Using Web Analytics to Measure A/B Tests

 In Data-driven Marketing, digital marketing, Standard, Web Analytics

One of the most effective ways to increase the conversion of your web site is to rely on A/B or multi-variate tests to improve the performance of your top landing pages or poor performing pages. Tools like Google Website Optimizer have made testing both easy and affordable for the masses, providing both an easy interface and intuitive reporting on the performance of tests. Within such tools, you can define your test criteria; your conversion points and you’re up and running.

But what do you do when the default reports within the test tools fall short? Consider the example shown in the figure below, which is an A/B/C test (one control page and two test pages). The results show near identical results between test pages B & C, with pretty good performance improvement with respect to the control page (75.4% and 75.7%) respectively.

So clearly, the test has been successful at increasing conversions compared to the original page, but how does one decide between tests B & C? Of course, we could give the test more time to run, but with near identical conversion results inside Google Website Optimizer, it is clear that we need a more comprehensive way to measure the performance of the two test pages. Enter web analytics. In this case, we’ve used Google Analytics and in order to look at these two tests, we’ve created two advanced segments where the landing pages are test B and test C pages.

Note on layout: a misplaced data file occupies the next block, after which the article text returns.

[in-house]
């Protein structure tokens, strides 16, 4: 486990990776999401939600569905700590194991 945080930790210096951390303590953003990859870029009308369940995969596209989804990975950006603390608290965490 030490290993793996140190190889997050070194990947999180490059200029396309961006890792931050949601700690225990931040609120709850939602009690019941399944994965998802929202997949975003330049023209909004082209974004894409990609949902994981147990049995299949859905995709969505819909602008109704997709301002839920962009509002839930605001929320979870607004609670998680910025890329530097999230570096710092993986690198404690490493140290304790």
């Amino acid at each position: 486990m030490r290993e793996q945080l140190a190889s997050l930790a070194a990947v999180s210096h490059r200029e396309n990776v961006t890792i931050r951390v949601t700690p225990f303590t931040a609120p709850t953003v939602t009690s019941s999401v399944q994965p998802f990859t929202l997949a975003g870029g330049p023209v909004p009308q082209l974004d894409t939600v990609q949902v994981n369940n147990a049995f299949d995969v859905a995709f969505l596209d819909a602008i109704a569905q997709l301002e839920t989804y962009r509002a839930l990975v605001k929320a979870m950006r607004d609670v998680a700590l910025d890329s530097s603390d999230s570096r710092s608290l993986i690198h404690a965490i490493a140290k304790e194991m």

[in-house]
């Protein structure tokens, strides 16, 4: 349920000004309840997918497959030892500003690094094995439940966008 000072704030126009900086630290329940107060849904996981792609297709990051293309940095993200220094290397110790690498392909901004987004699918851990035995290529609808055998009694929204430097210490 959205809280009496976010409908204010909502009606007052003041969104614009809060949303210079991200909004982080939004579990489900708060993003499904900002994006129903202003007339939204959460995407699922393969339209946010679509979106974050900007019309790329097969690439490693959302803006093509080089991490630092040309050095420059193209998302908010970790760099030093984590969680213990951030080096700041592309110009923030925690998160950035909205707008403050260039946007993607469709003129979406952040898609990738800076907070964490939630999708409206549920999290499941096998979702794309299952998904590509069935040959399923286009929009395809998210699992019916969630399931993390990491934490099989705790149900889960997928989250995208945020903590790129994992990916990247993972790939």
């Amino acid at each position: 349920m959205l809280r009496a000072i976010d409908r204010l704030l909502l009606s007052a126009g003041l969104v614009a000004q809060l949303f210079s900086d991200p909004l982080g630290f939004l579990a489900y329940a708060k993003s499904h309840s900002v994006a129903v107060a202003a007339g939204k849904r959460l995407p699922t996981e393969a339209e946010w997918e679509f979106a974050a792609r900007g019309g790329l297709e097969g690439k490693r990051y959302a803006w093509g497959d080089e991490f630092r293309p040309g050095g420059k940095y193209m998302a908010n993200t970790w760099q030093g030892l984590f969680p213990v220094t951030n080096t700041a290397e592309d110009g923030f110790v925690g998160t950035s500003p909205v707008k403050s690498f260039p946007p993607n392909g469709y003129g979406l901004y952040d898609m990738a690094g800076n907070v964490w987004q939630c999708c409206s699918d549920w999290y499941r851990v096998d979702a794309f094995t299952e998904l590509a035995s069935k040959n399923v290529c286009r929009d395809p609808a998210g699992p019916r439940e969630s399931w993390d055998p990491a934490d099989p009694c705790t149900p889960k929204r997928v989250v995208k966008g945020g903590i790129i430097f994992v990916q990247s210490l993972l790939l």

Figure above shows the site KPIs for the two test segments. We can see that although the conversion rates are near identical, Test C outperforms Test B when it comes to site engagement, with higher number of pages/visit, more time spent on site and lower bounce rate.

So even though one can rely on the default reports provided inside the testing tool, we recommend that you compliment it with reports inside your web analytics reports. The added reports let you not only see conversions, but also look at the data more holistically by relying on other metrics such as site and content engagement.

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